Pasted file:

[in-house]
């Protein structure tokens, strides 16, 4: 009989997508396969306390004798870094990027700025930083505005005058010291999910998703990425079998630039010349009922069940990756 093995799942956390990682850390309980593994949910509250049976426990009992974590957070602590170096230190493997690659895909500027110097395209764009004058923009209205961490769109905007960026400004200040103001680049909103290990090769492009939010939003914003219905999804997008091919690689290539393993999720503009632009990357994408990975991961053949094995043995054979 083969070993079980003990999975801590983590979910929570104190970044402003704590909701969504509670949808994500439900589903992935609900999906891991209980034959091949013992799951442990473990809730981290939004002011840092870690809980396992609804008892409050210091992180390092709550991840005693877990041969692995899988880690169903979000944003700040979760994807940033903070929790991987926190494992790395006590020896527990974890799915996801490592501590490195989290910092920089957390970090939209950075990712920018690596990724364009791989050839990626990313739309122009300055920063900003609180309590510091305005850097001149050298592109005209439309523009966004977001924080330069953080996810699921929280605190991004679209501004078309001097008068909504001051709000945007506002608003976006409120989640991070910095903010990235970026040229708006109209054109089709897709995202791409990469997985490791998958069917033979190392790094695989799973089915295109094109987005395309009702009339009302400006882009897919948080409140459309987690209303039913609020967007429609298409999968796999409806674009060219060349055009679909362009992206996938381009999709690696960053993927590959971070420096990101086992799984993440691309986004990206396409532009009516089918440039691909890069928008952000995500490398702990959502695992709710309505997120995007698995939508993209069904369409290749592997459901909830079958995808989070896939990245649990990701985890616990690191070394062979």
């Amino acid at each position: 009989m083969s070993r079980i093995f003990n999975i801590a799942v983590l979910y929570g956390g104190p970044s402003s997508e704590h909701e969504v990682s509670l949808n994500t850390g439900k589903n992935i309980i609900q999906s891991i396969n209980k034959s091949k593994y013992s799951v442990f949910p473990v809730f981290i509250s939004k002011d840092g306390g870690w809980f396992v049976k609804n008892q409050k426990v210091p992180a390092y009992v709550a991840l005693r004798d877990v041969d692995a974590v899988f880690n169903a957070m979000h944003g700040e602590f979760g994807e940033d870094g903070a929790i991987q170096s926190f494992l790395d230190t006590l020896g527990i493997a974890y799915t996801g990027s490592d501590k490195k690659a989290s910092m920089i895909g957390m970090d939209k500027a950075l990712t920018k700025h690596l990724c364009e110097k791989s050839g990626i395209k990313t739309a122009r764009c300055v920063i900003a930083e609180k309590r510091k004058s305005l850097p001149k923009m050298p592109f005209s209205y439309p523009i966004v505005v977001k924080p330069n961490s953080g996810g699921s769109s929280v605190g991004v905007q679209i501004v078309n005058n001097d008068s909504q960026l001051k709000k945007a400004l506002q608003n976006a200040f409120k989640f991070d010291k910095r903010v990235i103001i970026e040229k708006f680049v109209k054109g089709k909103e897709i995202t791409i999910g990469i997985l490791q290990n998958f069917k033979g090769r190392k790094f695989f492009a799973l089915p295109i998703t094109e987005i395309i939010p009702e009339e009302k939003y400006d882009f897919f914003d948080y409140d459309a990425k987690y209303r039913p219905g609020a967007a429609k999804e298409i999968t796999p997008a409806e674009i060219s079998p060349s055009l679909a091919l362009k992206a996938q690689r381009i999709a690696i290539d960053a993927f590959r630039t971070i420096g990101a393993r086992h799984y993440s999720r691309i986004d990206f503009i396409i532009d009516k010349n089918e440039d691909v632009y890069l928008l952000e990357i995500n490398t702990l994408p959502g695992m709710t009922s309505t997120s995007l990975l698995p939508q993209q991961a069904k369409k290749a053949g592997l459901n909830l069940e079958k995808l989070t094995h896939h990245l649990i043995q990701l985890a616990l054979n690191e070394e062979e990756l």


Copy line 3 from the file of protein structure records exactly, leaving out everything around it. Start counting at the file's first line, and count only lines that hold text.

């Amino acid at each position: 009989m083969s070993r079980i093995f003990n999975i801590a799942v983590l979910y929570g956390g104190p970044s402003s997508e704590h909701e969504v990682s509670l949808n994500t850390g439900k589903n992935i309980i609900q999906s891991i396969n209980k034959s091949k593994y013992s799951v442990f949910p473990v809730f981290i509250s939004k002011d840092g306390g870690w809980f396992v049976k609804n008892q409050k426990v210091p992180a390092y009992v709550a991840l005693r004798d877990v041969d692995a974590v899988f880690n169903a957070m979000h944003g700040e602590f979760g994807e940033d870094g903070a929790i991987q170096s926190f494992l790395d230190t006590l020896g527990i493997a974890y799915t996801g990027s490592d501590k490195k690659a989290s910092m920089i895909g957390m970090d939209k500027a950075l990712t920018k700025h690596l990724c364009e110097k791989s050839g990626i395209k990313t739309a122009r764009c300055v920063i900003a930083e609180k309590r510091k004058s305005l850097p001149k923009m050298p592109f005209s209205y439309p523009i966004v505005v977001k924080p330069n961490s953080g996810g699921s769109s929280v605190g991004v905007q679209i501004v078309n005058n001097d008068s909504q960026l001051k709000k945007a400004l506002q608003n976006a200040f409120k989640f991070d010291k910095r903010v990235i103001i970026e040229k708006f680049v109209k054109g089709k909103e897709i995202t791409i999910g990469i997985l490791q290990n998958f069917k033979g090769r190392k790094f695989f492009a799973l089915p295109i998703t094109e987005i395309i939010p009702e009339e009302k939003y400006d882009f897919f914003d948080y409140d459309a990425k987690y209303r039913p219905g609020a967007a429609k999804e298409i999968t796999p997008a409806e674009i060219s079998p060349s055009l679909a091919l362009k992206a996938q690689r381009i999709a690696i290539d960053a993927f590959r630039t971070i420096g990101a393993r086992h799984y993440s999720r691309i986004d990206f503009i396409i532009d009516k010349n089918e440039d691909v632009y890069l928008l952000e990357i995500n490398t702990l994408p959502g695992m709710t009922s309505t997120s995007l990975l698995p939508q993209q991961a069904k369409k290749a053949g592997l459901n909830l069940e079958k995808l989070t094995h896939h990245l649990i043995q990701l985890a616990l054979n690191e070394e062979e990756l």